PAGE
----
- The 100 least powerful people under 100. Chairman of Compensation Committee at AIG (NYSE:AIG) and Chief of the Iraqi Tourism Board are the top two.
The Heat Is On Goldman Sachs
Angela Merkel has sharply criticised the banks for helping Greece circumvent EU budget rules. She is quoted as saying that “it would be a disgrace if it turned out to be true that banks that already pushed us to the edge of the abyss were also party to falsifying Greek statistics.” Jean Quatremer, in his blog, reveals the identities of the large investment bank and the hedge funds, which have launched a concerted attack on the euro, and on southern European bond markets. The investment bank, he says, is Goldman Sachs, and the hedge funds are two vehicles run by John Paulson. Quatremer makes the point that the role of Goldman Sachs is particularly shocking given its involvement in the currency swap, and in trying to help secure a purchaser for Greek bonds.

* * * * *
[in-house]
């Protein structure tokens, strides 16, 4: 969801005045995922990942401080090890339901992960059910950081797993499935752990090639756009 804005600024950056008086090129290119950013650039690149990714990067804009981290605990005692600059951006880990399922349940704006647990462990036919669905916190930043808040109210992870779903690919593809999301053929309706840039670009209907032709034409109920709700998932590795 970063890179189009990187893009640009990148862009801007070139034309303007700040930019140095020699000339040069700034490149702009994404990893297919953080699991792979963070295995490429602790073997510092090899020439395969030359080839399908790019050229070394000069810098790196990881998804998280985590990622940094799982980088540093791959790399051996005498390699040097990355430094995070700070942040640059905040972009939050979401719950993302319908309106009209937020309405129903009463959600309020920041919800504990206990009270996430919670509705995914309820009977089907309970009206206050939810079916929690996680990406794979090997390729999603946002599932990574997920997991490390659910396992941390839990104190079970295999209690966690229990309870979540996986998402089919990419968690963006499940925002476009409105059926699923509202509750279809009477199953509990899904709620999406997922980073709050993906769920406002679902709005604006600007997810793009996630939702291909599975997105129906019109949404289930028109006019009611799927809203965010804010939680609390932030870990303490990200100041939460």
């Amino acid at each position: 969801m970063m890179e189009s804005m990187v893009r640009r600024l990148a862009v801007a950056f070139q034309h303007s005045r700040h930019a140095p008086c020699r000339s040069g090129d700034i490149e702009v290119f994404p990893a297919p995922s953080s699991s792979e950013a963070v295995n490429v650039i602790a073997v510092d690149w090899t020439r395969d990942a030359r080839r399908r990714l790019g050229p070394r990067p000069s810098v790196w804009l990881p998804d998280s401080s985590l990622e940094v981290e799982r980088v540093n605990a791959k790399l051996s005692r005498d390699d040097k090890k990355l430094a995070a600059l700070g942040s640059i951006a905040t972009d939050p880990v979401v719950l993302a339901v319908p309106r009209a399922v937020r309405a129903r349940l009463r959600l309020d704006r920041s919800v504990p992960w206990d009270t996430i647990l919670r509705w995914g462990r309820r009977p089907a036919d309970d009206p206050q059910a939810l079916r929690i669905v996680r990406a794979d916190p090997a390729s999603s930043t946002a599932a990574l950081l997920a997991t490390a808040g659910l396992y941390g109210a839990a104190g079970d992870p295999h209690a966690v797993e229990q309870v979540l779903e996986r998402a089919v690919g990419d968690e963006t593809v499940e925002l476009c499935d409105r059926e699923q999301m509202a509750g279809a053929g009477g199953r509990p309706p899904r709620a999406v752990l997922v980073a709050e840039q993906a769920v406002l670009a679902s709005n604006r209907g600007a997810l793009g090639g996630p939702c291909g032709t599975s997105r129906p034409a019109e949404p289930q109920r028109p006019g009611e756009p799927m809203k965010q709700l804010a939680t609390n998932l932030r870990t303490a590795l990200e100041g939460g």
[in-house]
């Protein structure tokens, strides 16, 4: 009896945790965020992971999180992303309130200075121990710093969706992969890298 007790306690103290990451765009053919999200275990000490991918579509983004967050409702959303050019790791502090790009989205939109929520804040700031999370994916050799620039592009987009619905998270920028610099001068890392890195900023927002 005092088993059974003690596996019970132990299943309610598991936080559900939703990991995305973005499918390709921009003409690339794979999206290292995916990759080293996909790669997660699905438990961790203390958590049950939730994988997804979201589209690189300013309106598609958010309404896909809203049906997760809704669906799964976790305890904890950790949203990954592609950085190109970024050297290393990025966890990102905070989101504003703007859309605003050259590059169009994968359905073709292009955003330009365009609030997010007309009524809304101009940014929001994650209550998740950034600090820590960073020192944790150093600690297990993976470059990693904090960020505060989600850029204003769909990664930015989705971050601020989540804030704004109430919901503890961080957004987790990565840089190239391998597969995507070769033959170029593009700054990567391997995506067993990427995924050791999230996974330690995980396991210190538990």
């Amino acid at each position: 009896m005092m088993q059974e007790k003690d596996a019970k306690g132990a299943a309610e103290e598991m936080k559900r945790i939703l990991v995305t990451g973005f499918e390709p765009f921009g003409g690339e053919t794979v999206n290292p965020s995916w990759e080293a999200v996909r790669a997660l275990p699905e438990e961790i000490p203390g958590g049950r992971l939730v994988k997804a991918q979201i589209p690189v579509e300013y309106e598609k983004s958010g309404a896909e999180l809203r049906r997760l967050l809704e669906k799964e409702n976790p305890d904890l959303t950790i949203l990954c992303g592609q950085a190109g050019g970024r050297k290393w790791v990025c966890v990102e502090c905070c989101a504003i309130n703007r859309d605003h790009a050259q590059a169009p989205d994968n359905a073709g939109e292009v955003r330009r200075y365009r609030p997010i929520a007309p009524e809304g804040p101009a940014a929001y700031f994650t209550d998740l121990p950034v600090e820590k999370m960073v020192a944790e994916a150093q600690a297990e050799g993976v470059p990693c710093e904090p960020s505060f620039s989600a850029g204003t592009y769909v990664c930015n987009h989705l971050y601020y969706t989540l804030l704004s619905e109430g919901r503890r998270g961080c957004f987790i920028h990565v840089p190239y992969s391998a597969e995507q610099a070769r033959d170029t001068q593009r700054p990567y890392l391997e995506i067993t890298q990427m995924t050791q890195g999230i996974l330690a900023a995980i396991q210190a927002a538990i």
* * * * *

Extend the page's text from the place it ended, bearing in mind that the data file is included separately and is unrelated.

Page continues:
Simon Johnson, a former chief economist with the IMF, takes a look at the role Mario Draghi, the governor of the Bank of Italy, who between 2002 and 2005 was vice chairman of Goldman Sachs International, and head of the committee, dealing with government affairs. We are quoting Johnson: “Presumably this means that Mr. Draghi will have to answer a series of embarrassing questions, should he wish to continue pursuing the presidency of the ECB, along the following lines.
- Was he aware of the Goldman-Greece deal(s)? (Given that he was involved in management for Goldman – and that these deals reportedly made $300m for the firm – he surely knew what was going on.)
- Did he attempt to stop it or prevent further such deals? If not, why not?
- Does he approve of such deals today? It not, why did he approve earlier in the decade?